Jaipur Literature Fest begins on a high note
Amidst the blowing of conch shells, drum rolls and folk dance performances, the 12th edition of Zee Jaipur Literature Festival got underway on Thursday.
Jaipur: Amidst the blowing of conch shells, drum rolls and folk dance performances, the 12th edition of Zee Jaipur Literature Festival got underway on Thursday. Recalling how the festival directors, Namita Gokhale and William Dalrymple wondered if they would get 170 speakers for the first edition held in 2006, Sanjoy Roy, Managing Director of the festival in his inaugural speech, said, “This year, we are hosting 500,000 visitors at Diggi Palace.”
Talking about its journey, Roy said, “Four years into the festival, security had increased and as usual, on the first day, I was standing at the gates of the haveli, I saw a pavement dweller and his boy walking towards us. The people manning the gates were sceptical of letting them in...they were ‘others’, perhaps not fit to be seen as a part of the festival. I asked that they be allowed in. The man told me, ‘I don’t think I will be able to give my boy education in either school or college. But I thought if he comes here, he will at least listen to the stories that are told here and may be that will help him become the man he will be in next few years’.”
“I have a similar story to share, this time about peasants from Gorakhpur in Uttar Pradesh. One of them said, ‘We have heard a lot about this literature festival and wanted to see it for ourselves’. This group bought lot of regional literature from the festival store and formed a book club in their village on their return’. All I would like to say is that we create boundaries, ‘us’ and ‘others’. But literature alleviates them and transports us, the readers, to a different world,” said Roy, to cheers and applause from the enthusiastic audience.
In her address to the audience, Gokhale speaking first in Hindi and then in English, likened the literature festival to ‘kumbh mela’. She said, “Yeh ek manthan hai, sahitya ka kumbh mela hai.”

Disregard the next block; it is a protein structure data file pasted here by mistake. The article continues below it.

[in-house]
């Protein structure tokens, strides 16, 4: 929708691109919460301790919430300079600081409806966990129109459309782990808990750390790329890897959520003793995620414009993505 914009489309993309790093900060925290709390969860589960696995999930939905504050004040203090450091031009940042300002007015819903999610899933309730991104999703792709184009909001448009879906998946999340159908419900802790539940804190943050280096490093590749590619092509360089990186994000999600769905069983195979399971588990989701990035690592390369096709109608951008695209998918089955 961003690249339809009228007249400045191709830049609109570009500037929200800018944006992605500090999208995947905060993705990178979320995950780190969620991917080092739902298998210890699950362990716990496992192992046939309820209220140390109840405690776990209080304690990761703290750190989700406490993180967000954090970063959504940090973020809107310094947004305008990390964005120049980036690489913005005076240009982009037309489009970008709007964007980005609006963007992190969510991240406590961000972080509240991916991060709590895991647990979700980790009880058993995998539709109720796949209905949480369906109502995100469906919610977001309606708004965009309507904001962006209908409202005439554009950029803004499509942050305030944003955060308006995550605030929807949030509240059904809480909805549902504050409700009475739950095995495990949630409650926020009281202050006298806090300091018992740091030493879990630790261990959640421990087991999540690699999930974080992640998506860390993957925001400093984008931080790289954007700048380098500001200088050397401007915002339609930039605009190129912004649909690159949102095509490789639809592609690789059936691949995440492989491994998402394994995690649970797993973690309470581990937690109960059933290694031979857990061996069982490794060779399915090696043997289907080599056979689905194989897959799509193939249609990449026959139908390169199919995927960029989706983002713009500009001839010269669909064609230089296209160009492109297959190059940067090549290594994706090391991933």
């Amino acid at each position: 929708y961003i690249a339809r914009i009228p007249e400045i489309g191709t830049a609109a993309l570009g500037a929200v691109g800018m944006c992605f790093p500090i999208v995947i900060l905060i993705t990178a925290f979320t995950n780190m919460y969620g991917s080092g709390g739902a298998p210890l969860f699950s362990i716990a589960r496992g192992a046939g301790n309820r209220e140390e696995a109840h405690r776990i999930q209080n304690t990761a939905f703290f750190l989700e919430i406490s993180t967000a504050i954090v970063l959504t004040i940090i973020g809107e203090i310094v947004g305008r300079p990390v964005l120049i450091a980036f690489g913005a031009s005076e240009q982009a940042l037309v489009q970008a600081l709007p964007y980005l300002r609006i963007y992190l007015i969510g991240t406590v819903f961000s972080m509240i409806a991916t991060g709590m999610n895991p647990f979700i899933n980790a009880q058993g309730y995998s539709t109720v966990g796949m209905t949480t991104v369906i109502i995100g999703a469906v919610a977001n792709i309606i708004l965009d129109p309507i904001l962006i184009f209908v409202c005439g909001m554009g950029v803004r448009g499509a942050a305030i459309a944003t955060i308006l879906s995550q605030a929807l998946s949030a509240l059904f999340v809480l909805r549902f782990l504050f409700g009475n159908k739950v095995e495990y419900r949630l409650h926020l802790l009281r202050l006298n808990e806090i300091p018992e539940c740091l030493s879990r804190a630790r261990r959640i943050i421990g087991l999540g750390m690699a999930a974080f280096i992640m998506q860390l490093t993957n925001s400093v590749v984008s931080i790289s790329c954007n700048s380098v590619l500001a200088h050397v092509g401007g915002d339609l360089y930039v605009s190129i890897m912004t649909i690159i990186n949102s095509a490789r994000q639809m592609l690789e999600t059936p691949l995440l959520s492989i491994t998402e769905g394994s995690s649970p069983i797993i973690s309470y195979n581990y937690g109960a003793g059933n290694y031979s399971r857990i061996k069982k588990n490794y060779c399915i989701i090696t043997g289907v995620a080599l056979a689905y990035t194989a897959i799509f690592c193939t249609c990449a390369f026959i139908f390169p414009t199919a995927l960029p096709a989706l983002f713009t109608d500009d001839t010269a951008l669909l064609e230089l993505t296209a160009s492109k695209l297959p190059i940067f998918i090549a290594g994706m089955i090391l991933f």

“The festival, since its inauguration has been bahubhashik...multi-lingual and it will be continue to be so. Yeh hamesha se nirpaksha aur loktantrik rahega. This year’s theme is harnessing scientific temper and empirical thinking,” she added.
Continuing on the theme of science and scientific thinking, Nobel Laureate, Sir Venki Ramakrishnan, in his keynote address on ‘The Role of Science in Today’s World’ said, “Being here today gives me an opportunity to talk across the divide between the humanities and sciences that have plagued many societies for a very long time. Even today, you can imagine the scene at a party, where I am asked what I do. ‘I am a scientist’. I can already see the first sign of panic and disengagement. ‘What kind?’ they ask politely. ‘I am a molecular biologist. I study how information in our genes is used to make proteins’. ‘Oh, that sounds fascinating and terribly clever. I am afraid I was never very good at science or maths. I know nothing at all about it!’ The conversation quickly moves on to the latest novel they have read or concert they have attended. Now, imagine the reverse. Suppose I had said, Oh I really know nothing about literature or arts or music. The same people who proudly proclaim their ignorance about science and maths would consider me an uncivilised boor.”
“Art, literature and science are all ways of capturing essential truths about the world, but science has some distinctive aspects encapsulated in the Royal Society’s motto is ‘Nullius in verba’ or ‘On nobody’s word’. In science, it does not matter who you are or where something is written, but an idea is accepted because it is testable by experiments that can be reproduced by anyone anywhere in the world with the required training and expertise.”
“This aspect of science took root as a result of the enlightenment in Europe and the freedom it fostered to think and speak out against authority. The resulting explosion of knowledge and the industrial revolution meant that Europe quickly overtook China and India, which had dominated the world’s GDP for centuries. Those who ascribe the wealth of Europe to colonisation may consider the fact that Sweden, Switzerland and Germany, which were among the richest countries in Europe, had essentially no colonies. On the other hand, countries like Portugal or Spain that were not scientifically advanced were not well off despite their large colonies. It was objective scientific and technical knowledge that created wealth and does so even today. Even today, countries that are resource poor, but knowledge rich do very well, e.g. Switzerland or Singapore. Knowledge does not just lead to economic prosperity. It also has consequences for our well-being,” he concluded.
William Dalrymple. Co-director of the festival skipped JLF this year because of the demise of his father.